Need we go beyond ‘I’, ‘ME’ and ‘MYSELF’ – the 21st centurian trio worshipped so religiously especially by the present younger so-called ‘Y’ generation all over the world? I mean, do we need stop using these three – ‘I’, ‘ME’ and ‘MYSELF’ in our conversations with others, be it the written or the spoken? Need we de-emphasize the use of these three in our life? In other words, should we stop taking seriously our self-existence? Should we stop trying to achieve what we wish to achieve in the life? Should we then lead our life like the dead vegetables?
Well, a few relationship-journo are of the view that one must not use ‘I’ to the extent that they advocate that you ought to use small ‘i’ instead of the capital ‘I’ if at all you have to use this troublemaker ‘I’! According to such school of the thought, the use of the capital ‘I’ reflects one’s ego!
Well, let us have our basics clear in this respect. First, no living organism works or can survive physically or otherwise without this sense of one’s ego. The world exists only in relation to the existence of the individual. The moment the individual perishes physically, so to say, the world around too perishes for such a perished individual despite the continuing existence of the external world for others around! Second, it is to satisfy one’s ego that a person does so many activities like competing and excelling in one’s field, thereby help advance directly or indirectly the cause of the civilization development.
The ego becomes a problem only if it is allowed to go or expand beyond the unreasonable limits. The safe moderation is the key. Within safe moderate limits, anything done to satisfy one’s ego may indeed prove useful both to the individual concerned and those around!
The problems like the unnecessary stress and tension in one’s life result primarily due to one’s trying to inflate one’s ego beyond the safe and reasonable elastic limits.
Each word carries two meanings. The one meaning is what the other listener of the word understands it to be. The other meaning is what the speaker actually means it to be. Thus, any given word can have two meanings depending on the two entirely different perceptions of the transmitter [speaker] and the receiver [other listener] of such a word.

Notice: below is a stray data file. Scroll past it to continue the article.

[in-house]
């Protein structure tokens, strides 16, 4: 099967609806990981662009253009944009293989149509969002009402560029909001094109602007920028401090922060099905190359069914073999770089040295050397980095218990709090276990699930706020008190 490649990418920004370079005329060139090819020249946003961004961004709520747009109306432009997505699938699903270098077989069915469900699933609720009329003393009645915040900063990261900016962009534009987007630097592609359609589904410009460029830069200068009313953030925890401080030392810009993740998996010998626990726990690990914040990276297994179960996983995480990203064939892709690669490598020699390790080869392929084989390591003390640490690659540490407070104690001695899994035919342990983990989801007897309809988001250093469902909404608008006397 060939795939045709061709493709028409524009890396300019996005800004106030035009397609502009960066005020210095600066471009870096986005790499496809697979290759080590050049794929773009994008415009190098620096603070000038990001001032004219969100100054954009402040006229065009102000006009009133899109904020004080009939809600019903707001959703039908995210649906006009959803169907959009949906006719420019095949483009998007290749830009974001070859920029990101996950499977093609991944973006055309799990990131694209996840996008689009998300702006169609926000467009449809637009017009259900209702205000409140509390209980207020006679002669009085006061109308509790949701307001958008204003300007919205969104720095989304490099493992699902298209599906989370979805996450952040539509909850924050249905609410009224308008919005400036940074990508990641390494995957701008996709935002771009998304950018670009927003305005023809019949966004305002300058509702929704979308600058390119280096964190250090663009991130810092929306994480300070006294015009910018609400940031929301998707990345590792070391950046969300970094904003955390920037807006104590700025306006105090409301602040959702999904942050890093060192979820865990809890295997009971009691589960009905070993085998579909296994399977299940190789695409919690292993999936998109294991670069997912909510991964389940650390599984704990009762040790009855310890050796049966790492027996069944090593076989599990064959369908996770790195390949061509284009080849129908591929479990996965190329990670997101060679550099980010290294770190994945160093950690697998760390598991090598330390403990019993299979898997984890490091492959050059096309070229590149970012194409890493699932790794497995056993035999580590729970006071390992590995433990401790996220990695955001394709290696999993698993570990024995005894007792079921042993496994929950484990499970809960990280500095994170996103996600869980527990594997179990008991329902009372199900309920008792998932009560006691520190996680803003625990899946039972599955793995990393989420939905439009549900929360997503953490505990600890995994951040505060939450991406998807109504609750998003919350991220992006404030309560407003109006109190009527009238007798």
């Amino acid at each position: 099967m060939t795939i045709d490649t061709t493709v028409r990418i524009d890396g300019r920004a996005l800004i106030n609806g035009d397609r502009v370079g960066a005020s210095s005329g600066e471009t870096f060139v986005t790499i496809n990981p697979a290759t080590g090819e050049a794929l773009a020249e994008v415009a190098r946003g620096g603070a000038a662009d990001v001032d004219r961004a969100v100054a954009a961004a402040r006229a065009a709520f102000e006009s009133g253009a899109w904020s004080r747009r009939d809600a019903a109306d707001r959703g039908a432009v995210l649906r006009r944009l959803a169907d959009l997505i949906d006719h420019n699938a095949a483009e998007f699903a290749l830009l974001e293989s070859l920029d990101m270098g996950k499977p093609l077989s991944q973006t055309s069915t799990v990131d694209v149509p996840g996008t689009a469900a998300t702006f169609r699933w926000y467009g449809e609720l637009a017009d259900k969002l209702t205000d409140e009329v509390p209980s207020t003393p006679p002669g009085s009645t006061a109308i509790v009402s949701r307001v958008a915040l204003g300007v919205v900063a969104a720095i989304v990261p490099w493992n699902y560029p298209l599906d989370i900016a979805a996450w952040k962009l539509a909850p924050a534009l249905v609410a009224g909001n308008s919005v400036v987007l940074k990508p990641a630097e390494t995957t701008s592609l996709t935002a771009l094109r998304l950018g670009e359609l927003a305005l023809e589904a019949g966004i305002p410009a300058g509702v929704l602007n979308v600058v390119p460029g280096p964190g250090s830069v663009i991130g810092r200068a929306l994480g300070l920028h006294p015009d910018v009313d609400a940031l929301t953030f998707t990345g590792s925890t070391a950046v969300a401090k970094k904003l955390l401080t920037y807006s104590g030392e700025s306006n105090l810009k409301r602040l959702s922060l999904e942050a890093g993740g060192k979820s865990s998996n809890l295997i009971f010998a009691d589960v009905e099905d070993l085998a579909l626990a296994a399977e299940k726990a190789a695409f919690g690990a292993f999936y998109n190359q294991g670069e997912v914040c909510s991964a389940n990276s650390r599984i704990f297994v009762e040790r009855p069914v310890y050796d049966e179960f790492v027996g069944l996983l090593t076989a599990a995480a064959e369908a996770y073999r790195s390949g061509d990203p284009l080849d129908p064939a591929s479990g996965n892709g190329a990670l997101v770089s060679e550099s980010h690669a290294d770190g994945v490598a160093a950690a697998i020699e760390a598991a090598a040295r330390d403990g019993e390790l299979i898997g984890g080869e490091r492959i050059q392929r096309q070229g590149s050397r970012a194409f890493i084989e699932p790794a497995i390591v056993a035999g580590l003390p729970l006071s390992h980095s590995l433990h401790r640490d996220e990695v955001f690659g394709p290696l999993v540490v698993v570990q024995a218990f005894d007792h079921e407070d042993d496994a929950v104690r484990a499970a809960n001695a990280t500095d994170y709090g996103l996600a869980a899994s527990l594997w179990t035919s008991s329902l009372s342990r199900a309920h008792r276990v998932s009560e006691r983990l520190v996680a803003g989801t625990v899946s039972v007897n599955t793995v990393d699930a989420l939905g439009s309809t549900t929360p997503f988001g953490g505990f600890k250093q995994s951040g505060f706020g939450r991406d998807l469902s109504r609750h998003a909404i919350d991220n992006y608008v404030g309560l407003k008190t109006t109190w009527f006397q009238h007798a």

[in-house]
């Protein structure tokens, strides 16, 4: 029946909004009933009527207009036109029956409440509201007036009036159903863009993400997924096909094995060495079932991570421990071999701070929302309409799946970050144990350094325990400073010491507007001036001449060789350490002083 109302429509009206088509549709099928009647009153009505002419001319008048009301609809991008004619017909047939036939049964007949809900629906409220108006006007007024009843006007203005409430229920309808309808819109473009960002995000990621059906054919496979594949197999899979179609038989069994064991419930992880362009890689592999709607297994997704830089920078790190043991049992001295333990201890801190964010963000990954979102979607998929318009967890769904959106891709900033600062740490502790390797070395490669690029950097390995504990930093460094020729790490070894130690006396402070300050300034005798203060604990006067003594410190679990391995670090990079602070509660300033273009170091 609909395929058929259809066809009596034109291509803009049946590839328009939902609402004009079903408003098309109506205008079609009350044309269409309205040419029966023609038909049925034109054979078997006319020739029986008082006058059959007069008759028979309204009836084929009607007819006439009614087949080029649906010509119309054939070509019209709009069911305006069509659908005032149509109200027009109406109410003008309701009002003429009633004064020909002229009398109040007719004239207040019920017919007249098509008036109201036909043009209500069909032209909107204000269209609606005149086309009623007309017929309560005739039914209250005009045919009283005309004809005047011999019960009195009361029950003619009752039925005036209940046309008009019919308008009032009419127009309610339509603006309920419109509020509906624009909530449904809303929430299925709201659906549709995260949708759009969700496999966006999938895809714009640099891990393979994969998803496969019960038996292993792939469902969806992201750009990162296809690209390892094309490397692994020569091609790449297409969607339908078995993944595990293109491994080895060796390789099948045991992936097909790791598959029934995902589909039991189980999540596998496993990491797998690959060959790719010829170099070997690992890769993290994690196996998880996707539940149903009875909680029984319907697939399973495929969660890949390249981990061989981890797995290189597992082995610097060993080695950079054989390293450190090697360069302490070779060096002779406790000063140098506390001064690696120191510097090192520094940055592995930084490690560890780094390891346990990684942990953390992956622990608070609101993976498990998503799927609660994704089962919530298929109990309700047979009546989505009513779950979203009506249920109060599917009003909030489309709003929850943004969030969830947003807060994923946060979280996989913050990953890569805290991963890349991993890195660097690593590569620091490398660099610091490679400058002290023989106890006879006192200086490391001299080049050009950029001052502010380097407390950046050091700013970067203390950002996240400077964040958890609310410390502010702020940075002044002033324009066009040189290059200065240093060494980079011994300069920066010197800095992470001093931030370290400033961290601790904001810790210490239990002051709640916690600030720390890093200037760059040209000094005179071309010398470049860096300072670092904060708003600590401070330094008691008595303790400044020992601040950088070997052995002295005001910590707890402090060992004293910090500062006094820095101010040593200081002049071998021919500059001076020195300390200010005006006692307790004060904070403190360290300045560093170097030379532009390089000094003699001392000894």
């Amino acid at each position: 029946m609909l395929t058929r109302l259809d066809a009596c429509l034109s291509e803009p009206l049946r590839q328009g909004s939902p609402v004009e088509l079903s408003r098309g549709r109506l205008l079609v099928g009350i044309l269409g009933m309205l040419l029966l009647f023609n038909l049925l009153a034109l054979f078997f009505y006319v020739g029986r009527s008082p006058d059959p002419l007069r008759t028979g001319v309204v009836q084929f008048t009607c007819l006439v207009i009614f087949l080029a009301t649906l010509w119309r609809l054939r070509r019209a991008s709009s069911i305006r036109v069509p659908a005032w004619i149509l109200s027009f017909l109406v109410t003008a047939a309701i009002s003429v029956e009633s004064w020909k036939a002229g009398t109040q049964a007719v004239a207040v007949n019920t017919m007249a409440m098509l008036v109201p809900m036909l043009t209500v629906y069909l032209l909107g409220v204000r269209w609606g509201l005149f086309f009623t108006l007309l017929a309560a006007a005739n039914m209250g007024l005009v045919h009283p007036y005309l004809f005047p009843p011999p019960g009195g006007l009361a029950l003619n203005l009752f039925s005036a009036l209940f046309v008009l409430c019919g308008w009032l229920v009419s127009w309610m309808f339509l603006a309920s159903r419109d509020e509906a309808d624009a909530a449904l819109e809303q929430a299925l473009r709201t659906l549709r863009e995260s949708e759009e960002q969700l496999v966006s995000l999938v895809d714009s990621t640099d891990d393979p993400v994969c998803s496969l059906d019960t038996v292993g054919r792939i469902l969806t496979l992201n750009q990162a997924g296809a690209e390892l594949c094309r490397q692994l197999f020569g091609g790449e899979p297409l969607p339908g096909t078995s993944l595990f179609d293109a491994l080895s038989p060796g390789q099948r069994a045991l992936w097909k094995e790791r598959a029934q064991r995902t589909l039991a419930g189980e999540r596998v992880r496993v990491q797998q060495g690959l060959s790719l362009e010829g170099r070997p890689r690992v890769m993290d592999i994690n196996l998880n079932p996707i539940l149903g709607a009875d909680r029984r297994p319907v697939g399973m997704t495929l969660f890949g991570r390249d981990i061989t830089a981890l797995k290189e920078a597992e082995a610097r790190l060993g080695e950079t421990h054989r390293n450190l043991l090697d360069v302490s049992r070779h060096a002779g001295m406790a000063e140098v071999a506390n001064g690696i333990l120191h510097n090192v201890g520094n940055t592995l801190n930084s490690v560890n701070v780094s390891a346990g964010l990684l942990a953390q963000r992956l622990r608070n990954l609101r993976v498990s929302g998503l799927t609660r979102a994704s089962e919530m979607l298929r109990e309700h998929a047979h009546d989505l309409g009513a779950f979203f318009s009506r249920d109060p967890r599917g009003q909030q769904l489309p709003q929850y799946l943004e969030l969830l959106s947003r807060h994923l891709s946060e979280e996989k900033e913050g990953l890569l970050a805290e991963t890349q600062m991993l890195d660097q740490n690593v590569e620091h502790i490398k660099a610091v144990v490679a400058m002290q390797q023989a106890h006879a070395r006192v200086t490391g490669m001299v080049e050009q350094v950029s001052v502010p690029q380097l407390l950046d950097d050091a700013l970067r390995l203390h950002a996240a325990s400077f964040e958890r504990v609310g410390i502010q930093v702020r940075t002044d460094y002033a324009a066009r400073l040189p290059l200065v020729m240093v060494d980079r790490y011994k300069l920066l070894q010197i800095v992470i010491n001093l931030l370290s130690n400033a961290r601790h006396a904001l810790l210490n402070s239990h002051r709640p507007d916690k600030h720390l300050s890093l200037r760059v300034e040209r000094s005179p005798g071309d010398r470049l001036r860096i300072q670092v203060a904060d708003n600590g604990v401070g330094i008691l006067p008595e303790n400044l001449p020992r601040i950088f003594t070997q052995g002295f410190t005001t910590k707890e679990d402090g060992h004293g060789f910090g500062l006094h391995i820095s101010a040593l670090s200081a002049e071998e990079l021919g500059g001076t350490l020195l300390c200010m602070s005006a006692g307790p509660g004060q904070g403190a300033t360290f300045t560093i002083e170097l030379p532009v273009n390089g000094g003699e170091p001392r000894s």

Therefore, the use of the small ‘i’, ‘We’ and ‘Ourselves’ in place of the capital ‘I’ , ‘Me’ or ‘Myself’ is no guarantee that the user is not full of the unreasonable egoism! What matters most important is the internalities and not the externalities. The use of ‘i’, ‘We’ and ‘Ourselves’ is of not much use in leading a balanced life if the user is using these three only as an external façade to hide the internal overload of the unreasonable egoism!
It is true that a lot many people tell fake stories to brag about one’s own self to satisfy one’s unreasonable bloated ego. But, it would be wrong to dismiss outright each such story as a blatant lie. There indeed are true narratives told by people.
A few of the human-resources-hiring companies, human-resources-managers and bosses commit the blunder of generalizing wrongly the use of ‘I’ by any job-seeker/employee as showing that job-seeker/employee’s lack of the leadership quality to lead a team! Such an impression must be backed by the observation of the actual behavior displayed by the job-seeker/employee.
That is why the Services Selection Boards [SSBs] for the recruitment of the potential permanent commissioned officers in India use the individual and group tasks to observe the actual leadership-behavior of the potential candidate both as an individual and as a team member and then correlate this result with the impression of the candidate gleaned during the individual interview and the written psychological tests.
Of course, even the SSBs make mistakes, too in trying to judge correctly the behavior of the candidates! That’s why you see many of the selected candidates later on in their career and life are found displaying non-officer-like qualities as evidenced by their participation in the scandals and cases of unholy illegal corruption!
Let us accept the truth gracefully and with full honesty: Each of us has the innate need to prove ourselves whether we are aware of this need on the conscious level or not! There is no harm in this attitudinal aspect except that it must be kept within reasonable and safe limits.
Now, how to decide what is reasonable or unreasonable? How to differentiate the safe limits from the unsafe limits?
The answers to these questions may not be any over-generalization or over-simplification. The answers may vary from individual to individual. The individual has to do a careful self-introspection and find out the answers. However, generally speaking, anything that may take a heavy toll on one’s well-being in terms of one’s overall health can be concluded to be unsafe and unreasonable.